Mapping Portland’s East End with Elementary Students

By Rachel Miller, MHS Education Assistant

What kind of information belongs on a neighborhood map? Major streets? Landmark or municipal buildings? A strong-smelling tree or forested trail? The Big Apple and the 7-11?

This summer, MHS partnered with the LearningWorks Summer Learning Program at East End School to explore and document the Eastern part of the Portland peninsula. In an abbreviated version of our school-year program, “Local History, Local Schools,” incoming third, fourth and fifth grade students in Mr. Kennie and Ms. Kalloch’s classes discussed important components of map-making and made their own small maps of the route between their home and school.

Along with the teachers, Education Coordinator Bridget McCormick and I taught the students  about the importance of choice and perspective in map-making. We looked at the many ways Portland has been depicted over the last four hundred years. Some maps we used showed mainly resources, or things people use; other maps showed natural features and landscape.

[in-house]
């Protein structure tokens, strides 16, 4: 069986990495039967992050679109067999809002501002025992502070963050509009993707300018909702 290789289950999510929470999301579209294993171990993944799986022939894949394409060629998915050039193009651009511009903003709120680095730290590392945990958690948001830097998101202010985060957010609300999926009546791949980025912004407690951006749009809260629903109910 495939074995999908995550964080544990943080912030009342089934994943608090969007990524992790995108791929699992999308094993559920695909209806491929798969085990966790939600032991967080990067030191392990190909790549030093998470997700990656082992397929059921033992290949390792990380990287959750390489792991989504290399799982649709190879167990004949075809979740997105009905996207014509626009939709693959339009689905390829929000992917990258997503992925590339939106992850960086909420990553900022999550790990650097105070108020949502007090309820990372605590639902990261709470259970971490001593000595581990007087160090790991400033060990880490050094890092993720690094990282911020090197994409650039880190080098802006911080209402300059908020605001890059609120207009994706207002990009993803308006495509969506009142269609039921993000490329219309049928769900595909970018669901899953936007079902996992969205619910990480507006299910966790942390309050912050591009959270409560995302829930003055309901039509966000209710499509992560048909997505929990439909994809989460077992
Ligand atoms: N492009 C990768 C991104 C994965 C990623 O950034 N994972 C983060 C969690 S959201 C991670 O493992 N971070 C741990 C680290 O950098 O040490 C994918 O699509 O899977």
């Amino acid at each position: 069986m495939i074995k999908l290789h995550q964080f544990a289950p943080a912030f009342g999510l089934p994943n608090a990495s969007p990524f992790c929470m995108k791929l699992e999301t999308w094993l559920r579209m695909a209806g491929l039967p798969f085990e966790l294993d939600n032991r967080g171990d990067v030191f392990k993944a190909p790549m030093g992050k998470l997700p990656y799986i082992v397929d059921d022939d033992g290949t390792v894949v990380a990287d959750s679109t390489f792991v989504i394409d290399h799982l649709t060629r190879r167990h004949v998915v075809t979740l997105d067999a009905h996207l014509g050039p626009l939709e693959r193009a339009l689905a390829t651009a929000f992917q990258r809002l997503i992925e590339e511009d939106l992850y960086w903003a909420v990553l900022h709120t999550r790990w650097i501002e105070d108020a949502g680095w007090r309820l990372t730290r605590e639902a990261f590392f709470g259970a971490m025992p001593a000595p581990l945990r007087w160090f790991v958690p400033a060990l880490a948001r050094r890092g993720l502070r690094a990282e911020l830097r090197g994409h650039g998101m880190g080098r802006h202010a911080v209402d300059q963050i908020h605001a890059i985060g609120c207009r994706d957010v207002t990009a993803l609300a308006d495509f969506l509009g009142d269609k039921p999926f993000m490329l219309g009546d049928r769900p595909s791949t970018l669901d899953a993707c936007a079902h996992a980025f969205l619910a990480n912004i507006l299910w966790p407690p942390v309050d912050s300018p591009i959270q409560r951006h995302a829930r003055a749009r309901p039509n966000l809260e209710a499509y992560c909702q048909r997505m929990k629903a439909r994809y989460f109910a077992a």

Following that classroom time, we put on our exploring hats and traversed Munjoy Hill, making note of sights, smells, and sounds and thinking about how the area has changed over time.

For a final project, both classes made giant collaborative maps of the East End that included standard features like a compass rose and a map key, as well as the places in the neighborhood that they chose as the most important. Once the maps were finished, a handful of families came to celebrate the students’ accomplishments with lemonade and cookies.

This project was a great way to learn more about where we live, work and play, and to think about how East End residents shape and interact with their environment. Don’t be surprised if Portland suddenly starts producing the next crop of famous cartographers!

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